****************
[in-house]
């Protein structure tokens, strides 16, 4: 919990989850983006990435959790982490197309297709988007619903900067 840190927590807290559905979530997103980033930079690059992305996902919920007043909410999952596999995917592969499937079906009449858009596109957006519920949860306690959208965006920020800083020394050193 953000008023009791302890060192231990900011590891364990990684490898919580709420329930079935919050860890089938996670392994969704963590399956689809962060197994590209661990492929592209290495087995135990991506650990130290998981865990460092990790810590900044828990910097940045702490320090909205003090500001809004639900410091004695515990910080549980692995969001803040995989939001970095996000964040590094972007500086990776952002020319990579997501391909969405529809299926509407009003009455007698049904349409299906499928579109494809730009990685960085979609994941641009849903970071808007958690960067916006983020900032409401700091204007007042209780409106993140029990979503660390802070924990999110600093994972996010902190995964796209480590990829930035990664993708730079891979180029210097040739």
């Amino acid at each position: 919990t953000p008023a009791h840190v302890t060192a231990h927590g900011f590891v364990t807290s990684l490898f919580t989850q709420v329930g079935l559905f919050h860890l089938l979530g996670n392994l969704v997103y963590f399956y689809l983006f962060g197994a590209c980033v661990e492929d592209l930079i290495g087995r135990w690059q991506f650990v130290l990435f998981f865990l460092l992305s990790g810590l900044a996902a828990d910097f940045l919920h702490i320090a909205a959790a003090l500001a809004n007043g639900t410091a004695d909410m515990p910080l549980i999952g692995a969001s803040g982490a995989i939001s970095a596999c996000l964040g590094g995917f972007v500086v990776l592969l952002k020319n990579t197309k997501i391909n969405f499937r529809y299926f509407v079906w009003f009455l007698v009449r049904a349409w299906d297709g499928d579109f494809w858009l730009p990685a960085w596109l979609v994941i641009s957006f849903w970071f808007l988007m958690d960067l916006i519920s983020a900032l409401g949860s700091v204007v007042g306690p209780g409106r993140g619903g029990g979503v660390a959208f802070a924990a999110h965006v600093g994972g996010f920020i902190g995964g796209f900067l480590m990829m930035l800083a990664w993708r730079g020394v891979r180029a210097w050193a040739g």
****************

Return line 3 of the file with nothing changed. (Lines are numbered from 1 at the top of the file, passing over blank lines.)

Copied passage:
């Amino acid at each position: 919990t953000p008023a009791h840190v302890t060192a231990h927590g900011f590891v364990t807290s990684l490898f919580t989850q709420v329930g079935l559905f919050h860890l089938l979530g996670n392994l969704v997103y963590f399956y689809l983006f962060g197994a590209c980033v661990e492929d592209l930079i290495g087995r135990w690059q991506f650990v130290l990435f998981f865990l460092l992305s990790g810590l900044a996902a828990d910097f940045l919920h702490i320090a909205a959790a003090l500001a809004n007043g639900t410091a004695d909410m515990p910080l549980i999952g692995a969001s803040g982490a995989i939001s970095a596999c996000l964040g590094g995917f972007v500086v990776l592969l952002k020319n990579t197309k997501i391909n969405f499937r529809y299926f509407v079906w009003f009455l007698v009449r049904a349409w299906d297709g499928d579109f494809w858009l730009p990685a960085w596109l979609v994941i641009s957006f849903w970071f808007l988007m958690d960067l916006i519920s983020a900032l409401g949860s700091v204007v007042g306690p209780g409106r993140g619903g029990g979503v660390a959208f802070a924990a999110h965006v600093g994972g996010f920020i902190g995964g796209f900067l480590m990829m930035l800083a990664w993708r730079g020394v891979r180029a210097w050193a040739g």